4 Little Black Girls...

Discussion in 'Honoring Black Ancestors' started by Isaiah, Sep 17, 2004.

  1. Isaiah

    Isaiah Well-Known Member MEMBER

    Jun 8, 2004
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    Sixteenth Street Baptist Church

    On September 15, 1963, four young black girls were killed and 20 other people wounded when a bomb planted by Ku Klux Klan member Robert Edward Chambliss exploded at the Sixteenth Street Baptist Church in Birmingham, Alabama. The terrorist attack revealed the growing hostility of segregationists towards the Civil Rights Movement as it was making inroads in the Deep South. At the time of the bombing, Birmingham was in a battle over the desegregation of schools; only weeks before, the National Guard had been called in to protect black students. For civil rights leaders, the bombing, which followed less than three weeks after the euphoria of the 1963 March on Washington, was a reminder of the long struggle that remained.
    The Sixteenth Street Baptist Church was a center for the Civil Rights Movement in Birmingham. Martin Luther King Jr., Fred L. Shuttlesworth, Andrew Young, James Bevel, **** Gregory and Ralph Abernathy all regularly took the pulpit at mass rallies of Birmingham's black community, such as the one following King's April 1963 arrest. The church had been the headquarters for a number of desegregation protests, including the May 1963 Southern Christian Leadership Conference (SCLC) rally in which over 2000 black youth marched from the church through Birmingham.

    The Ku Klux Klan targeted the church on the annual Youth Sunday. Eleven year old Denise McNair was with Cynthia Wesley, Carole Robertson, and Addie Mae Collins, all age 14, in the basement of the church. They were preparing to take their special roles as ushers when the bomb exploded, killing them and burying them in rubble. Twenty others, many children, were injured by the blast. In the day of increased tension that followed, two other black youths were killed. A black 13 year old was shot by two Eagle Scouts who were on the way home from a white supremacist rally. That evening, a 16 year old black boy was shot by one of 300 state troopers ordered into the city by Governor George C. Wallace to preserve the peace in Birmingham.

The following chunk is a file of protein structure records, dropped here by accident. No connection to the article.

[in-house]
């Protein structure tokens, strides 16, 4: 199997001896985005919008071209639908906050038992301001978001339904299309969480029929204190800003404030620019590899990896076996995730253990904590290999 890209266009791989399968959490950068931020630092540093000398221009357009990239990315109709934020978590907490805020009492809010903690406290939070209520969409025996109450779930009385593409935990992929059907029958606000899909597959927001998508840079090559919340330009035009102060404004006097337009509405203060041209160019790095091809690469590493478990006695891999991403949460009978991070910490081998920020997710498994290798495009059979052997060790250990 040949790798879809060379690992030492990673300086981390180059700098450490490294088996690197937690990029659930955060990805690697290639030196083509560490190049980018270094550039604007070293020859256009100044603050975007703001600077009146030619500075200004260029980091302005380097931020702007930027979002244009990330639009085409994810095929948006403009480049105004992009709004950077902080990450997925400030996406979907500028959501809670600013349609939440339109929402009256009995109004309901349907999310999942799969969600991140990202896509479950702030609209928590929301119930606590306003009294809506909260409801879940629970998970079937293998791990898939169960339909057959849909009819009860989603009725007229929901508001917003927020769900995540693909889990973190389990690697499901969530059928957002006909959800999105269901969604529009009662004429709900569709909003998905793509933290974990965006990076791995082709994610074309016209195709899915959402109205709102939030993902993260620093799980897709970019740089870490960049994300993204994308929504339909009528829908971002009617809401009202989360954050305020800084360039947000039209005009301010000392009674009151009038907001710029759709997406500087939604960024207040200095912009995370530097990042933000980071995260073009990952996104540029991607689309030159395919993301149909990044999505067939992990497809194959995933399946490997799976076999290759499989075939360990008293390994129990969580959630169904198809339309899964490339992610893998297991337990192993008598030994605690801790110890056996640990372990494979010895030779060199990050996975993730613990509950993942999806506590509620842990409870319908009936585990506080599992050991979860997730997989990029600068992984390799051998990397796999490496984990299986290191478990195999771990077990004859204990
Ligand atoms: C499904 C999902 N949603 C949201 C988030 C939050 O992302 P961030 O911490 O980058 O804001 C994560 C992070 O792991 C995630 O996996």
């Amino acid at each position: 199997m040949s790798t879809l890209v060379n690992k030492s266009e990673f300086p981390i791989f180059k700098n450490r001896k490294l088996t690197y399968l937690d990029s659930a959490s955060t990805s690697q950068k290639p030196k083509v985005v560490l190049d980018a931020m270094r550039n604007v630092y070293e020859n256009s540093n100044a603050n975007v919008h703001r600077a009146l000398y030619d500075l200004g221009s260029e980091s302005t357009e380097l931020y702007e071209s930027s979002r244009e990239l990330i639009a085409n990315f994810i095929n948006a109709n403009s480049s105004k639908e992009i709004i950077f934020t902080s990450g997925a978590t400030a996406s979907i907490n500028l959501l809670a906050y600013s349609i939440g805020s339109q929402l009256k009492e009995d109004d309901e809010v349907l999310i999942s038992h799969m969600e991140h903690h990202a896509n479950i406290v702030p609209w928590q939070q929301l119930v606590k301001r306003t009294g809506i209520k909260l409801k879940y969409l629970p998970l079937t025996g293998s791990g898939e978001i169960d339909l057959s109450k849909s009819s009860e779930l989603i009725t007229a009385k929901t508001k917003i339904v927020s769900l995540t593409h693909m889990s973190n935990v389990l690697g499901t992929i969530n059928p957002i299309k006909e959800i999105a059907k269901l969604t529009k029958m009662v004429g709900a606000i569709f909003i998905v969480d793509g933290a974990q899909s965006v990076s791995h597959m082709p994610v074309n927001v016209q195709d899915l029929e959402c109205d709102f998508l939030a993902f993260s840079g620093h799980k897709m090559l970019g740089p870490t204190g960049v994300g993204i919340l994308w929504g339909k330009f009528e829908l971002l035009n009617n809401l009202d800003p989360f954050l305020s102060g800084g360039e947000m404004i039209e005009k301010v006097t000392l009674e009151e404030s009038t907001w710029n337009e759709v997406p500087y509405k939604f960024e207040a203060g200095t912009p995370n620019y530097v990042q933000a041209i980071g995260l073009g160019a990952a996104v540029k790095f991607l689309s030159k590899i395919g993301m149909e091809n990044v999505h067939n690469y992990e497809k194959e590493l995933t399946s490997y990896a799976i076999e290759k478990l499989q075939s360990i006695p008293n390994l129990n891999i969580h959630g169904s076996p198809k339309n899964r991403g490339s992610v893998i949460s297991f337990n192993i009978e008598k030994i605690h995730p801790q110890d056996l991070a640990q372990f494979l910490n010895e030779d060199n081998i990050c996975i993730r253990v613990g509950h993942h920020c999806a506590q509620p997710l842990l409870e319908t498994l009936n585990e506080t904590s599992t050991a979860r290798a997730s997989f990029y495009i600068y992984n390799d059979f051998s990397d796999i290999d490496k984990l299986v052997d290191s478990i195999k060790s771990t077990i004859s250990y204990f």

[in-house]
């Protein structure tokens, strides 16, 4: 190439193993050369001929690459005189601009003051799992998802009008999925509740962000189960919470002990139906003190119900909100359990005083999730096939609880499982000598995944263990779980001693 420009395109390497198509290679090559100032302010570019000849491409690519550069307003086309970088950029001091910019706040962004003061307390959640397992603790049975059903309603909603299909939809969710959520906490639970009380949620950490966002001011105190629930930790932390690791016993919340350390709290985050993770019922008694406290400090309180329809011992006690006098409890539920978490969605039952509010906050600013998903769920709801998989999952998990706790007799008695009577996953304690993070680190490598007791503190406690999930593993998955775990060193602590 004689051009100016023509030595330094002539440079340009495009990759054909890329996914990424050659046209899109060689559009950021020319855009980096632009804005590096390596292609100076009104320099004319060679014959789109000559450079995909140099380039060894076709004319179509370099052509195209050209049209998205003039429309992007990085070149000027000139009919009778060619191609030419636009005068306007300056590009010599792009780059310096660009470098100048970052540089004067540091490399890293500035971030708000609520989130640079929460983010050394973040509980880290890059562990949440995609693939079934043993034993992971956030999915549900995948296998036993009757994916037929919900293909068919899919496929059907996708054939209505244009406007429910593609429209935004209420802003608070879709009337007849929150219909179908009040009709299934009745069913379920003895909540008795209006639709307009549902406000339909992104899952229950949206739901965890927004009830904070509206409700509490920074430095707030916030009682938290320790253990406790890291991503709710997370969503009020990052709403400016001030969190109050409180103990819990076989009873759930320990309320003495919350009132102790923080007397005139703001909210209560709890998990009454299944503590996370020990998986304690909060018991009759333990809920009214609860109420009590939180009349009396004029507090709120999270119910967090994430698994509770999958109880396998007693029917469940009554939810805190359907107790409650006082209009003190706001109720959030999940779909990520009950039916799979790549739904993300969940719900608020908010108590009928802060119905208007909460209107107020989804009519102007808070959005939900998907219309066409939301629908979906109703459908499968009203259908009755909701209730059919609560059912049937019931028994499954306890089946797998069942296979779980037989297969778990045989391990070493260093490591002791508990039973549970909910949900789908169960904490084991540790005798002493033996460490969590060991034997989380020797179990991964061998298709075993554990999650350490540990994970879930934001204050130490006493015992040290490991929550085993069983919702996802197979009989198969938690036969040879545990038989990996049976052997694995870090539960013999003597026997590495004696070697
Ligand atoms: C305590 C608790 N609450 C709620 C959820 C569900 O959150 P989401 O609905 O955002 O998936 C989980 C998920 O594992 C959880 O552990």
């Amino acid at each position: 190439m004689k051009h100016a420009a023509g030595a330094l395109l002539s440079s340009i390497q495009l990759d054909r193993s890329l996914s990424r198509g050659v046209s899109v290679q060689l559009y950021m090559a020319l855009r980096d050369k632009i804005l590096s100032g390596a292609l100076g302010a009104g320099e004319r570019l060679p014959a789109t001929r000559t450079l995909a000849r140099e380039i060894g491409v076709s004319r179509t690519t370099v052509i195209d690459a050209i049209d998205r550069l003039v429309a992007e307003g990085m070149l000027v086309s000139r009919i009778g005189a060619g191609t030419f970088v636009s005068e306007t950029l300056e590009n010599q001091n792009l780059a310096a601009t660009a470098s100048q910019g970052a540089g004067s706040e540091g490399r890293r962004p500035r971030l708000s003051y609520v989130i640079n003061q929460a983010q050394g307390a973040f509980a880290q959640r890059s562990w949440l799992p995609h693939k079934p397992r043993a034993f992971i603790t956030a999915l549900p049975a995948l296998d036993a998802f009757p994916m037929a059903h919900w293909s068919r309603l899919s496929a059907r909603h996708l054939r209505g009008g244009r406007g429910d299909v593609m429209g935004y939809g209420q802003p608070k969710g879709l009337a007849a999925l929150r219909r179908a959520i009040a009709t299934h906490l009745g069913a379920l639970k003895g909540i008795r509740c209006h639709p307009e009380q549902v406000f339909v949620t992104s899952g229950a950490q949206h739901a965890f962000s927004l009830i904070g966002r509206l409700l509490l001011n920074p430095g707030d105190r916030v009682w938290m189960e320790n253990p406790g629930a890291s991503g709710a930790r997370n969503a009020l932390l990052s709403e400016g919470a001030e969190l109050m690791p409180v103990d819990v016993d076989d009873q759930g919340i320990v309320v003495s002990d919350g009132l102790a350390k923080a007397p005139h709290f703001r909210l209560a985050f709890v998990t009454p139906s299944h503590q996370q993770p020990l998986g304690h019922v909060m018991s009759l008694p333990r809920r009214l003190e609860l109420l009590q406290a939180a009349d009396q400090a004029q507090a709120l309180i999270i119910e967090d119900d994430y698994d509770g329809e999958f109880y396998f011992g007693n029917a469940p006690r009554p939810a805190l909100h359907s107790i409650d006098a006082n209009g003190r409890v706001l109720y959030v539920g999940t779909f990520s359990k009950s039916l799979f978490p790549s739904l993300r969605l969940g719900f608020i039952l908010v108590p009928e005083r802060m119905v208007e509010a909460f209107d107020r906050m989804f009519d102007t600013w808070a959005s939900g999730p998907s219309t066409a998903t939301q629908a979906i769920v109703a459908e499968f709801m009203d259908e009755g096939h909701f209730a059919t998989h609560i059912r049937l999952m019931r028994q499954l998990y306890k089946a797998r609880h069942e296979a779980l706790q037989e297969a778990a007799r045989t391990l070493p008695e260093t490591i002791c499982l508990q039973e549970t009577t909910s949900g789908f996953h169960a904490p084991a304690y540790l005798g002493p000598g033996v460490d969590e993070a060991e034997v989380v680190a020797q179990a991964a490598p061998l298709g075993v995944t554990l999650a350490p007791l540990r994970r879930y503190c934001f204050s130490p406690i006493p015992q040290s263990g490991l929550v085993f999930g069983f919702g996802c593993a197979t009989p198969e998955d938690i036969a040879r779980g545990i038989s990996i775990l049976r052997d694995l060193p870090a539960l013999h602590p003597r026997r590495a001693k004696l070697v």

As black and white youths battled in the streets of Birmingham the night of the bombing, many white residents wavered between fear of antiwhite violence and feelings of guilt. In the words of white lawyer Charles Morgan the next day, "We all did it...every person in this community who has in any way contributed...to the popularity of hatred is at least as guilty...as the demented fool who threw that bomb." Many in the community, and indeed the nation, struggled with a new awareness of the brutal underside of what had been characterized as simply the Southern way of life.

    Connie Lynch articulated the white supremacist reaction. Rallying the Klan shortly after the bombing, Lynch said the victims "weren't children. Children are little people, little human beings, and that means white people... They're just little *******, and if there's four less ******* tonight, then I say, 'Good for whoever planted the bomb!'"

    Eight thousand people attended a joint funeral for three of the girls. Martin Luther King Jr. gave the eulogy to a community which, having witnessed seven bombings within the previous six months, was torn between exhaustion and rage. An eyewitness reported seeing four men plant the bomb. Police arrested Chambliss after the bombing, but let him go shortly after. In 1977, Alabama Attorney General William Baxley reopened the case, and Chambliss was tried and convicted for first-degree murder.

    A couple of days late, but I thought this must be given our remembrance, the murder of 4 Little Black Girls on September 15th, 1963... Rest in Eternal Peace, Addie Mae Collins, Denise McNair, Carole Robertson, and Cynthia Wesley...

  2. CarrieMonet

    CarrieMonet Well-Known Member MEMBER

    Dec 26, 2003
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    Isaiah, Thanks for the post...